His hands shook violently. So violently that the notes he held only served to illustrate the shaking to the jury. His voice cracked as he spoke. I had put him third; my thought was that seeing two other lawyers present to the jury before him might help him relax. But no, he was as nervous as ever. I tried to read his body language so I could give him feedback later; was he in approachable or authoritative stance? His knees were practically buckling; it was impossible to tell. His “stance” was an attempt to not fall over.
This past weekend was our Opening Statement Studio. Six lawyers from all over the United States came to Portland to work with me for four days on increasing their presence, nonverbal intelligence and presentation skills. We worked on storytelling, teaching and how to deal with objections while playing with breathing and body language and a host of other skills.
After a day and a half of prep, the lawyers arrived Saturday morning to face two mock juries. Each attorney had 20 minutes to present his or her opening and then 10 minutes to hear from the jury and get my feedback. The entire thing would be videotaped.
As I watched this attorney present his opening, I worried about whether or not he’d make it through. But as he began telling the story of what happened to his client, things began to shift. Still nervous as hell, he used a single chair to illustrate to the jury the scene where this all happened. He became, before our very eyes, the characters in those chairs and told the story of how a woman’s life was cut short by a negligent doctor. At one point he ran to the door and shouted, “Call an ambulance!” and it was as if we were there on the day it happened. The jury held their breath as they watched him demonstrate a husband performing CPR on his own wife.
As he brought his opening to a close, his hands were still shaking. The jury, however, was now in tears. I, too, had to fight the urge to allow the tears that had just welled up in my eyes tumble down my cheeks.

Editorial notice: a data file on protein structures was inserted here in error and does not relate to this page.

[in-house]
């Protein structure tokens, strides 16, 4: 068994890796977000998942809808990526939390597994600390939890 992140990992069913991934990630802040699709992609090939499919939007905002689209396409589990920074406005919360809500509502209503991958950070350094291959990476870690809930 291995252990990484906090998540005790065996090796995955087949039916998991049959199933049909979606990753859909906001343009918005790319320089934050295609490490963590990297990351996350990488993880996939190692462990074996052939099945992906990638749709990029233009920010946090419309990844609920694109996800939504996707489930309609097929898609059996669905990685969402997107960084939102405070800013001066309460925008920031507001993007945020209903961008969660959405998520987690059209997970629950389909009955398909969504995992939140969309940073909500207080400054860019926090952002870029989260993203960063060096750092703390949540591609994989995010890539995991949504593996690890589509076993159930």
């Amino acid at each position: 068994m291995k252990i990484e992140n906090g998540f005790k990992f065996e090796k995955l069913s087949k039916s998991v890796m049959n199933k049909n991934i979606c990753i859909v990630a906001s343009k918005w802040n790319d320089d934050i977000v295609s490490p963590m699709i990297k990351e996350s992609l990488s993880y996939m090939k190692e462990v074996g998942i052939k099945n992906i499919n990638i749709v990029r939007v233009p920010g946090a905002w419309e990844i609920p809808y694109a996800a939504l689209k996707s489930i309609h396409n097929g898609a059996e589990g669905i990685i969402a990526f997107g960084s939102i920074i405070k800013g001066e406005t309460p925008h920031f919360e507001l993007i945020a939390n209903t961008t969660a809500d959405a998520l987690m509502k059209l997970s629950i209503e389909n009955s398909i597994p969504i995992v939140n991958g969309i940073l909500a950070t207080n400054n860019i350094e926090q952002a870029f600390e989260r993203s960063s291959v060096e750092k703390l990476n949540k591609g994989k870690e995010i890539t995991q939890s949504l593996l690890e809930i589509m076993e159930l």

Once the jury finished their written feedback, I asked them: “Did you notice that the attorney was nervous?” They all nodded. I then asked, “Who here thinks that this attorney is less credible because he was nervous?” Not a single hand was raised. In fact, as the jury began giving their verbal feedback to the attorney they spoke about his incredible storytelling skills, his ability to make the characters come to life, and how after a 20 minute opening in a complex medical-malpractice case they were ready and willing to award him any amount he asked. His nervousness wasn’t even a factor.
1. The attorney didn’t let the nervousness distract him. He didn’t try to shove it down, but he didn’t let it distract him from the job at hand either. And if it wasn’t distracting to him, it wasn’t distracting to the jury. He taught the jury to ignore it, and they did.
2. The nervousness made him real. Jurors are on high alert for any type of manipulation; had this attorney told this story with perfect poise and perfection, I guarantee you that the jury would have viewed it as a “manipulation” and dismissed it out of hand. Because the attorney was visibly nervous the jury found him more credible, not less.
3. The nervousness made him human. We’ve all been nervous at some point in our lives, whether that was when we asked our boss for a promotion or at our 5th grade piano recital. Nervousness is a human condition. When this attorney embraced his nervousness and presented his opening anyway, he communicated to the jury “I’m just like you.” And they loved him for it.
Nervousness only becomes a credibility issue when we let it distract us from the job we’re attempting to do. Instead of dreading it, embrace your nervousness! Being nervous communicates that whatever you’re attempting to do means something. Forging ahead says to your audience “not only does this mean something to me, it means so much that I’m willing to talk about it even if it makes my knees buckle.”
That takes courage.
Taking courageous action increases your credibility. So the next time you’re literally “shaking in your boots” I suggest you see it as a good thing. Take a deep breath, hold your head high, and let your passion for your subject come through.
Sari de la Motte is the CEO and founder of FORTE, a communications consulting firm that specializes in helping attorneys communicate their real selves. Are you working on a case and need help? Schedule a free 30 minute consultation with Sari now!